In Britain, the drive for carbon sequestration is focused on planting conifers, which are quicker to sequester carbon than broadleaved trees because they grow faster. Twentieth-century coniferisation used cheap land, such as ancient woodland, which was disastrous for biodiversity. For this next boom, new forests must go on better, more expensive farmland. Ideally, they would rise on low-quality fields around cities, enhancing access to nature for urbanites. But there are fears that the mistakes of the locust years will be repeated: a recent planting of saplings in Cumbria resulted in outcry when it turned out the chosen site was an important orchid habitat. The new trees will have to be uprooted.
Sticking a tree in the ground costs money. It is grown in a nursery and usually transported by vehicle and sometimes ship – burning carbon. Often encased in a protective plastic tube and attached with a plastic tie to a tanalised wooden stake, it is introduced into alien soil as a sapling, or ‘whip’, lacking any mycelium, the dense subterranean network of mycorrhizal fungi that transfer nutrients to plants in the wild. A study has calculated that the carbon absorption of naturally regenerating British forest began at 0.6 tonnes of carbon per hectare per year, rising to 4.1 tonnes per hectare per year in maturity. This is less than a coniferous plantation, but a regenerating wood left in perpetuity (for sequestration and biodiversity) does not add emissions via forest management nor release emissions when wood is harvested. Why is natural regeneration not a more widely used, or tested, method of carbon sequestration? ‘There are no grants to do it,’ said Lewis bluntly. ‘It’s apparently so left field that it’s not being done in very many places so it isn’t really well studied.’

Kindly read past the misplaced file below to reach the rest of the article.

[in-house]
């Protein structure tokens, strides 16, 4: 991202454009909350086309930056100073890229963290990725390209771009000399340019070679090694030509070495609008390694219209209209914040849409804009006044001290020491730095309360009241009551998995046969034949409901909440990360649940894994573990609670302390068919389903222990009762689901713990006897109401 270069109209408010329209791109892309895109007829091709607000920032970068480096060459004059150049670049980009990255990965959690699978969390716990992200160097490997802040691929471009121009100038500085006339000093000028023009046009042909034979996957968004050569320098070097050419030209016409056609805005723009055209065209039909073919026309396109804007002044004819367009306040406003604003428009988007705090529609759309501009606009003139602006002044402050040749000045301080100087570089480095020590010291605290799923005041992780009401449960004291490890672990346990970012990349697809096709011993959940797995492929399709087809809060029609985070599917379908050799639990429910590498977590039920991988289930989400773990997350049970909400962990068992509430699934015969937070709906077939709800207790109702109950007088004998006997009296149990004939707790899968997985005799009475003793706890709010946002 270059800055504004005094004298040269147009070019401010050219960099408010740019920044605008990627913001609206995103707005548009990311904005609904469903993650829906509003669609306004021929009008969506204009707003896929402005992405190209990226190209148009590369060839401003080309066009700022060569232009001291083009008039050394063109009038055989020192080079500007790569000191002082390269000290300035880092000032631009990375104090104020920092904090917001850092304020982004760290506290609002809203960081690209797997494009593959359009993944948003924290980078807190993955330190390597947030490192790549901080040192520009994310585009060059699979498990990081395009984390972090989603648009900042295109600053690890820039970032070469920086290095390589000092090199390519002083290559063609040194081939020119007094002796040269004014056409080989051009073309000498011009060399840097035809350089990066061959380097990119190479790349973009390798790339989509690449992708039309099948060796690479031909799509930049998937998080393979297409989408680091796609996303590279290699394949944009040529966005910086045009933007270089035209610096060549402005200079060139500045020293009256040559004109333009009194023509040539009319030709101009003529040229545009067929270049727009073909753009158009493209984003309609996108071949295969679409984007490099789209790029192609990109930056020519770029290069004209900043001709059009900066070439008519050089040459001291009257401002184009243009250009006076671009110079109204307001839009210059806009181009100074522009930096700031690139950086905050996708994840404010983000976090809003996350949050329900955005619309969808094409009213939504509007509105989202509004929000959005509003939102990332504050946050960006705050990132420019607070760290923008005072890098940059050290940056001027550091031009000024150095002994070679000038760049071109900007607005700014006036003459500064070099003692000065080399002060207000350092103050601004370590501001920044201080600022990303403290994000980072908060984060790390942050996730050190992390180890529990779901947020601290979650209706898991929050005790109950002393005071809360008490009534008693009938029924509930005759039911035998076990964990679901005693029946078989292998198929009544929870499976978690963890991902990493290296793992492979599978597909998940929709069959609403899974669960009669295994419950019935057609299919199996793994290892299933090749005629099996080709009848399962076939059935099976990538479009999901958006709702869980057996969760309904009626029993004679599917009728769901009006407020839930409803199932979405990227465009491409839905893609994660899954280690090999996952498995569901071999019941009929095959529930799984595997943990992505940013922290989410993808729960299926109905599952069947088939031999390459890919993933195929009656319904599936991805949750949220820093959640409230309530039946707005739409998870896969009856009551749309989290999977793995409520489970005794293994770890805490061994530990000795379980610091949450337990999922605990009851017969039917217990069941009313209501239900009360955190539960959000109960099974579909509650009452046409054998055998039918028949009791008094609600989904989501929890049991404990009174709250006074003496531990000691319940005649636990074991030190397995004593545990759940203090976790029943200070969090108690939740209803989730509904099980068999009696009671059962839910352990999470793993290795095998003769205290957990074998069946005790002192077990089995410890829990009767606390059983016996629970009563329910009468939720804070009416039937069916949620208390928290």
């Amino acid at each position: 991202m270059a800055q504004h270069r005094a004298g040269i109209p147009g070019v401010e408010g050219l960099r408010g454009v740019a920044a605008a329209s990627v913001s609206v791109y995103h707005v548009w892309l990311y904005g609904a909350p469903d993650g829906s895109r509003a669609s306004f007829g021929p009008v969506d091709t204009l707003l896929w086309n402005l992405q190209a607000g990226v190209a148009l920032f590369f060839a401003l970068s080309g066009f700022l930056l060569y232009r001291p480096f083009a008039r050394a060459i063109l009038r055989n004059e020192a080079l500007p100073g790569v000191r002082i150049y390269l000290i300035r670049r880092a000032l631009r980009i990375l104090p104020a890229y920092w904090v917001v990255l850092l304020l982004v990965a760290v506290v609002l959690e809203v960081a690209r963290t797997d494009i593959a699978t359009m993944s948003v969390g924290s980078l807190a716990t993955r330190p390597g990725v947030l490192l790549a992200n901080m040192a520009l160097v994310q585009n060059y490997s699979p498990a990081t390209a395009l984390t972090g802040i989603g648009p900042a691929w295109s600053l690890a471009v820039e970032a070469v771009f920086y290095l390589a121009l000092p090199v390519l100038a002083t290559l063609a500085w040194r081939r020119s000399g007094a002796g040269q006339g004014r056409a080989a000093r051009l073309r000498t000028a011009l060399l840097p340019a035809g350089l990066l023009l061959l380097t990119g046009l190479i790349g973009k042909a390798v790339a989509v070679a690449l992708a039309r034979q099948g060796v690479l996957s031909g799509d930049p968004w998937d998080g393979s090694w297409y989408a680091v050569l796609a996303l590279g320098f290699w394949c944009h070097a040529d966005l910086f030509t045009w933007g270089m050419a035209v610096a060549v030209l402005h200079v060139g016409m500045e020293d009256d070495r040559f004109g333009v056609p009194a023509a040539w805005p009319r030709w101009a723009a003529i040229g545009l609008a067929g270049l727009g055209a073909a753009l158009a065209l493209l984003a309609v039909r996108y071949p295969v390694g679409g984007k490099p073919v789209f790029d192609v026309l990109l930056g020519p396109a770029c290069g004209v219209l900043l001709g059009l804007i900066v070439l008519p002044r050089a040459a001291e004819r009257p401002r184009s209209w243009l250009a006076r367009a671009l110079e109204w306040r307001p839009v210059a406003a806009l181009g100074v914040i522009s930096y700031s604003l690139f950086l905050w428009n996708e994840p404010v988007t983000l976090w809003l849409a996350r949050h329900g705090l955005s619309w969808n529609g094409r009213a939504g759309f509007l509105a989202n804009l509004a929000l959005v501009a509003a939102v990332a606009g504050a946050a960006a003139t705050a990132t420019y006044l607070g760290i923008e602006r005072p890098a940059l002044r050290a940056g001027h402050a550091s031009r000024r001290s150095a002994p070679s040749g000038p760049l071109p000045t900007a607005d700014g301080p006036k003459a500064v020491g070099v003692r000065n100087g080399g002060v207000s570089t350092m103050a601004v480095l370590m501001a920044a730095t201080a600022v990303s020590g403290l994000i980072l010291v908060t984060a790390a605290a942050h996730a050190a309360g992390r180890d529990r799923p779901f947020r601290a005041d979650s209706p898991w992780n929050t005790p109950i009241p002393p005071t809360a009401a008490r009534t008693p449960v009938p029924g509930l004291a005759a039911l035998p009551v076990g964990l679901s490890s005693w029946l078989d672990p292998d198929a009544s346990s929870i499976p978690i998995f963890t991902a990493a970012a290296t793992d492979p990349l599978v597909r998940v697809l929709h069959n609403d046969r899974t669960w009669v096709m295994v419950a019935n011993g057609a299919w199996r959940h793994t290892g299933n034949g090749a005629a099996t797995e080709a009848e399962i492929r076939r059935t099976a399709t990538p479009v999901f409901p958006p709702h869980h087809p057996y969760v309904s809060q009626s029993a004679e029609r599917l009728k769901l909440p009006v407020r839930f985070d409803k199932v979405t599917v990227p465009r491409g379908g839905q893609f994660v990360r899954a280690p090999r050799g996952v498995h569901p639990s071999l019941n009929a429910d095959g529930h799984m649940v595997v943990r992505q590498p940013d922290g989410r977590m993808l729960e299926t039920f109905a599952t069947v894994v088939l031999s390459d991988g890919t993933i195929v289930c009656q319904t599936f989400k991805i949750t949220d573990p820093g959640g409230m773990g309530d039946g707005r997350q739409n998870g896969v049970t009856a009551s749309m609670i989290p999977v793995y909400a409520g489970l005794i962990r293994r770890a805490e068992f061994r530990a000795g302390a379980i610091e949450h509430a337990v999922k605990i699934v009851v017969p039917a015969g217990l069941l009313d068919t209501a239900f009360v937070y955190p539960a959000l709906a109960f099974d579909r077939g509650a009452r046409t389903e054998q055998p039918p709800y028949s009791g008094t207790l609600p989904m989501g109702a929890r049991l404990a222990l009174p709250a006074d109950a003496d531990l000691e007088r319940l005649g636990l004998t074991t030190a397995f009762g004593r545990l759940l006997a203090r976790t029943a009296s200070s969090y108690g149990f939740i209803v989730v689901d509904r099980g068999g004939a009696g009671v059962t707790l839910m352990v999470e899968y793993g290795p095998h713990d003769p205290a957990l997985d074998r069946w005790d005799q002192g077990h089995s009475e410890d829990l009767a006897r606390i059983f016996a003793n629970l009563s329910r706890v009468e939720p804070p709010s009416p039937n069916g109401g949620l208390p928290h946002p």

I can imagine the caustic response of Oliver Rackham to tree planting as an act of atonement or carbon sequestration. He called saplings ‘gateposts with leaves’. Planting trees ‘is no substitute for woodland conservation’, he wrote not long before he died. And he rather majestically dismissed the idea of planting to solve the climate crisis: ‘Exhorting people to plant trees to sequester carbon dioxide is like telling them to drink more to hold down rising sea level.’ Even with a global effort, ‘it is hardly likely that growing timber, which lasts a few decades, will balance the release of carbon accumulated in fossil fuels over hundreds of millions of years.’
‘The easiest way to create a wood is to do nothing,’ is the gospel according to Rackham. I returned to live in Norfolk in 2011, when my twins were born. Half asleep, we pushed our double buggy between Foxley’s bluebells, imbibing the great green calm. In midsummer, we were startled by a large golden butterfly landing on the mauve head of a marsh thistle. A silver-washed fritillary! It had been extinct from Norfolk for forty years; gone from Foxley for seventy. Its reappearance was a moment of delight but no fluke. It was later confirmed that the species had rapidly recolonised the county. Global warming had quickened its arrival but it stayed because the wood had been transformed.